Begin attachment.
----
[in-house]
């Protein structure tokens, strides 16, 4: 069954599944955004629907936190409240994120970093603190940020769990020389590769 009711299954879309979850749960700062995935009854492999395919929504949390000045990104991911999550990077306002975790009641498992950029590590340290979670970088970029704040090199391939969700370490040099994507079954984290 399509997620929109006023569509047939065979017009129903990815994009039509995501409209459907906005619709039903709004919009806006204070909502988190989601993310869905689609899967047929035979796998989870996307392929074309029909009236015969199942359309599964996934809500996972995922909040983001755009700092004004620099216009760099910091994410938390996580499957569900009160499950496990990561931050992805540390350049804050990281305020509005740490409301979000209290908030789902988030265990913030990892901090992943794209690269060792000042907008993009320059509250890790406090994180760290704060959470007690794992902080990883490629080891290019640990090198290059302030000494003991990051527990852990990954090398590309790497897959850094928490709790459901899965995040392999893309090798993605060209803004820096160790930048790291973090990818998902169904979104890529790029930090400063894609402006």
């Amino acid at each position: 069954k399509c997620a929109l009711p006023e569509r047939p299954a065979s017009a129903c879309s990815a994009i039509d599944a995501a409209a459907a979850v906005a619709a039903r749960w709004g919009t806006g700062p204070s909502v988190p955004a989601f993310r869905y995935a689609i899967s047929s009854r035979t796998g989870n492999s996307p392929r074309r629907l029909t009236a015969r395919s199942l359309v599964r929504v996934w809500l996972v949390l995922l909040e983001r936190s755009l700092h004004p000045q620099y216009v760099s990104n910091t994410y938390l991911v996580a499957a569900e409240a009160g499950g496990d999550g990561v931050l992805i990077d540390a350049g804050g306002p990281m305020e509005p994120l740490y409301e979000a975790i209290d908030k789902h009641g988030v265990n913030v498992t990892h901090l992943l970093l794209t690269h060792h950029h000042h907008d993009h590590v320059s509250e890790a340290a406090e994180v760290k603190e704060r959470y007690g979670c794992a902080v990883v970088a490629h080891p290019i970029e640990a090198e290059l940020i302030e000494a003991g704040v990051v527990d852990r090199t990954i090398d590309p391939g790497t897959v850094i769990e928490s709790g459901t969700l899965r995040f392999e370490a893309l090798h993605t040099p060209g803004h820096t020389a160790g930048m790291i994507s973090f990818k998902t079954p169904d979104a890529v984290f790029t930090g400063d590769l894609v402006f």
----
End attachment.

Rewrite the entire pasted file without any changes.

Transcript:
[in-house]
């Protein structure tokens, strides 16, 4: 069954599944955004629907936190409240994120970093603190940020769990020389590769 009711299954879309979850749960700062995935009854492999395919929504949390000045990104991911999550990077306002975790009641498992950029590590340290979670970088970029704040090199391939969700370490040099994507079954984290 399509997620929109006023569509047939065979017009129903990815994009039509995501409209459907906005619709039903709004919009806006204070909502988190989601993310869905689609899967047929035979796998989870996307392929074309029909009236015969199942359309599964996934809500996972995922909040983001755009700092004004620099216009760099910091994410938390996580499957569900009160499950496990990561931050992805540390350049804050990281305020509005740490409301979000209290908030789902988030265990913030990892901090992943794209690269060792000042907008993009320059509250890790406090994180760290704060959470007690794992902080990883490629080891290019640990090198290059302030000494003991990051527990852990990954090398590309790497897959850094928490709790459901899965995040392999893309090798993605060209803004820096160790930048790291973090990818998902169904979104890529790029930090400063894609402006």
């Amino acid at each position: 069954k399509c997620a929109l009711p006023e569509r047939p299954a065979s017009a129903c879309s990815a994009i039509d599944a995501a409209a459907a979850v906005a619709a039903r749960w709004g919009t806006g700062p204070s909502v988190p955004a989601f993310r869905y995935a689609i899967s047929s009854r035979t796998g989870n492999s996307p392929r074309r629907l029909t009236a015969r395919s199942l359309v599964r929504v996934w809500l996972v949390l995922l909040e983001r936190s755009l700092h004004p000045q620099y216009v760099s990104n910091t994410y938390l991911v996580a499957a569900e409240a009160g499950g496990d999550g990561v931050l992805i990077d540390a350049g804050g306002p990281m305020e509005p994120l740490y409301e979000a975790i209290d908030k789902h009641g988030v265990n913030v498992t990892h901090l992943l970093l794209t690269h060792h950029h000042h907008d993009h590590v320059s509250e890790a340290a406090e994180v760290k603190e704060r959470y007690g979670c794992a902080v990883v970088a490629h080891p290019i970029e640990a090198e290059l940020i302030e000494a003991g704040v990051v527990d852990r090199t990954i090398d590309p391939g790497t897959v850094i769990e928490s709790g459901t969700l899965r995040f392999e370490a893309l090798h993605t040099p060209g803004h820096t020389a160790g930048m790291i994507s973090f990818k998902t079954p169904d979104a890529v984290f790029t930090g400063d590769l894609v402006f």